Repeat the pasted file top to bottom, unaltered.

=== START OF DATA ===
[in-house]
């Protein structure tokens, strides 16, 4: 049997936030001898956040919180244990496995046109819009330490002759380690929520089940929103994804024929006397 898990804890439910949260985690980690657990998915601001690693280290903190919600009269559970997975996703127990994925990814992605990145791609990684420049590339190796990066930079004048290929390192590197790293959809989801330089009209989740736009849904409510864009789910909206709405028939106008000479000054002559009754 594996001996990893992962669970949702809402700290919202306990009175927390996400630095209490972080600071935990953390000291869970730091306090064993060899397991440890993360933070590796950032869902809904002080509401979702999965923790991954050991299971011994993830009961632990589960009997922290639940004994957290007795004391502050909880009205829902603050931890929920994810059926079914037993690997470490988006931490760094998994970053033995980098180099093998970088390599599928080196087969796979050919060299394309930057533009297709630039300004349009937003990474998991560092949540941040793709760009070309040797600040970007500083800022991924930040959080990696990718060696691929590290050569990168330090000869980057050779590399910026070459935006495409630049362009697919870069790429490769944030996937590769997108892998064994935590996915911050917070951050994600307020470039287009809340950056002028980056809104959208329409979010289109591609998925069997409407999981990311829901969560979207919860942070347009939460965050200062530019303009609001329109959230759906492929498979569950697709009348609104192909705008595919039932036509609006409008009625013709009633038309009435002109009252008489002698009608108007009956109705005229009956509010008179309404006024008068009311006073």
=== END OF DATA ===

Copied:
[in-house]
């Protein structure tokens, strides 16, 4: 049997936030001898956040919180244990496995046109819009330490002759380690929520089940929103994804024929006397 898990804890439910949260985690980690657990998915601001690693280290903190919600009269559970997975996703127990994925990814992605990145791609990684420049590339190796990066930079004048290929390192590197790293959809989801330089009209989740736009849904409510864009789910909206709405028939106008000479000054002559009754 594996001996990893992962669970949702809402700290919202306990009175927390996400630095209490972080600071935990953390000291869970730091306090064993060899397991440890993360933070590796950032869902809904002080509401979702999965923790991954050991299971011994993830009961632990589960009997922290639940004994957290007795004391502050909880009205829902603050931890929920994810059926079914037993690997470490988006931490760094998994970053033995980098180099093998970088390599599928080196087969796979050919060299394309930057533009297709630039300004349009937003990474998991560092949540941040793709760009070309040797600040970007500083800022991924930040959080990696990718060696691929590290050569990168330090000869980057050779590399910026070459935006495409630049362009697919870069790429490769944030996937590769997108892998064994935590996915911050917070951050994600307020470039287009809340950056002028980056809104959208329409979010289109591609998925069997409407999981990311829901969560979207919860942070347009939460965050200062530019303009609001329109959230759906492929498979569950697709009348609104192909705008595919039932036509609006409008009625013709009633038309009435002109009252008489002698009608108007009956109705005229009956509010008179309404006024008068009311006073």